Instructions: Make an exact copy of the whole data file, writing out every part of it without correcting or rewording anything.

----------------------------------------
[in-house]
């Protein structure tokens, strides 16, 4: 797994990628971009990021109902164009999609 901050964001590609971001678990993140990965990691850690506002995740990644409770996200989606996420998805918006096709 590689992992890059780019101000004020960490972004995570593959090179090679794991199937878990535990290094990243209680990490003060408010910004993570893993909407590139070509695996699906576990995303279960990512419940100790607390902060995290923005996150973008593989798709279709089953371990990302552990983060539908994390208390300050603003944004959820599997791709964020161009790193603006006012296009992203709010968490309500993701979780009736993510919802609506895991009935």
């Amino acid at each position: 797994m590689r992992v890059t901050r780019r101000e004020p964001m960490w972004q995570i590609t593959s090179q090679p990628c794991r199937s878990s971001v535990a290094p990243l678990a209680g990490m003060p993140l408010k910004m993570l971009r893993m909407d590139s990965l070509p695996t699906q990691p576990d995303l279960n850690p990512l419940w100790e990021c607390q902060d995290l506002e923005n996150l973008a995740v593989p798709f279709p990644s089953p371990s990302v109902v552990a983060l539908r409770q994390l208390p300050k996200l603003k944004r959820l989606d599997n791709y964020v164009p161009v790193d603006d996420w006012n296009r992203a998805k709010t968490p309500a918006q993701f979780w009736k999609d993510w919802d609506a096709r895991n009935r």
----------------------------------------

[in-house]
């Protein structure tokens, strides 16, 4: 797994990628971009990021109902164009999609 901050964001590609971001678990993140990965990691850690506002995740990644409770996200989606996420998805918006096709 590689992992890059780019101000004020960490972004995570593959090179090679794991199937878990535990290094990243209680990490003060408010910004993570893993909407590139070509695996699906576990995303279960990512419940100790607390902060995290923005996150973008593989798709279709089953371990990302552990983060539908994390208390300050603003944004959820599997791709964020161009790193603006006012296009992203709010968490309500993701979780009736993510919802609506895991009935």
């Amino acid at each position: 797994m590689r992992v890059t901050r780019r101000e004020p964001m960490w972004q995570i590609t593959s090179q090679p990628c794991r199937s878990s971001v535990a290094p990243l678990a209680g990490m003060p993140l408010k910004m993570l971009r893993m909407d590139s990965l070509p695996t699906q990691p576990d995303l279960n850690p990512l419940w100790e990021c607390q902060d995290l506002e923005n996150l973008a995740v593989p798709f279709p990644s089953p371990s990302v109902v552990a983060l539908r409770q994390l208390p300050k996200l603003k944004r959820l989606d599997n791709y964020v164009p161009v790193d603006d996420w006012n296009r992203a998805k709010t968490p309500a918006q993701f979780w009736k999609d993510w919802d609506a096709r895991n009935r």